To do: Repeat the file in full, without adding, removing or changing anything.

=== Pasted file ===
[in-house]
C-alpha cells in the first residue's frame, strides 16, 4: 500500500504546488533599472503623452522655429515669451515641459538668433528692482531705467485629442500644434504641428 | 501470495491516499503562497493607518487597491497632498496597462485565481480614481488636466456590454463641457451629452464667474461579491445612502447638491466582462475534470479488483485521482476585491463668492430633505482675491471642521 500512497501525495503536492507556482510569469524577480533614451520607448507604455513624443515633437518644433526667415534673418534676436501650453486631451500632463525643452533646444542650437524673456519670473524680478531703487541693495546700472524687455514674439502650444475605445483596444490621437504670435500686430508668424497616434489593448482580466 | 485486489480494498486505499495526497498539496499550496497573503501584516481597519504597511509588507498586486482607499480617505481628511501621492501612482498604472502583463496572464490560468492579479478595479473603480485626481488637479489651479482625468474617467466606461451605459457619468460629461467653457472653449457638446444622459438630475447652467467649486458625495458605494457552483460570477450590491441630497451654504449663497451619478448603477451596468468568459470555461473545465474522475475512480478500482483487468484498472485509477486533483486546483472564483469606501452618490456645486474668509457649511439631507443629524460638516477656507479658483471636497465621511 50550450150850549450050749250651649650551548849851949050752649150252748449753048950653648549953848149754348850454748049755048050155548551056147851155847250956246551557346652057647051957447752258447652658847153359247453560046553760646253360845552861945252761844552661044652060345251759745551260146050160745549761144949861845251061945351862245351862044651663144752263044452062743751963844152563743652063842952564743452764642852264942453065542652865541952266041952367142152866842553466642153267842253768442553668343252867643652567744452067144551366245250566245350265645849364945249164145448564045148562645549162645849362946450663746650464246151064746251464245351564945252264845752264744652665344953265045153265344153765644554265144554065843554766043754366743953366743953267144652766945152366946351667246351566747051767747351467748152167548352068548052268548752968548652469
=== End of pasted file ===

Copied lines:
[in-house]
C-alpha cells in the first residue's frame, strides 16, 4: 500500500504546488533599472503623452522655429515669451515641459538668433528692482531705467485629442500644434504641428 | 501470495491516499503562497493607518487597491497632498496597462485565481480614481488636466456590454463641457451629452464667474461579491445612502447638491466582462475534470479488483485521482476585491463668492430633505482675491471642521 500512497501525495503536492507556482510569469524577480533614451520607448507604455513624443515633437518644433526667415534673418534676436501650453486631451500632463525643452533646444542650437524673456519670473524680478531703487541693495546700472524687455514674439502650444475605445483596444490621437504670435500686430508668424497616434489593448482580466 | 485486489480494498486505499495526497498539496499550496497573503501584516481597519504597511509588507498586486482607499480617505481628511501621492501612482498604472502583463496572464490560468492579479478595479473603480485626481488637479489651479482625468474617467466606461451605459457619468460629461467653457472653449457638446444622459438630475447652467467649486458625495458605494457552483460570477450590491441630497451654504449663497451619478448603477451596468468568459470555461473545465474522475475512480478500482483487468484498472485509477486533483486546483472564483469606501452618490456645486474668509457649511439631507443629524460638516477656507479658483471636497465621511 50550450150850549450050749250651649650551548849851949050752649150252748449753048950653648549953848149754348850454748049755048050155548551056147851155847250956246551557346652057647051957447752258447652658847153359247453560046553760646253360845552861945252761844552661044652060345251759745551260146050160745549761144949861845251061945351862245351862044651663144752263044452062743751963844152563743652063842952564743452764642852264942453065542652865541952266041952367142152866842553466642153267842253768442553668343252867643652567744452067144551366245250566245350265645849364945249164145448564045148562645549162645849362946450663746650464246151064746251464245351564945252264845752264744652665344953265045153265344153765644554265144554065843554766043754366743953366743953267144652766945152366946351667246351566747051767747351467748152167548352068548052268548752968548652469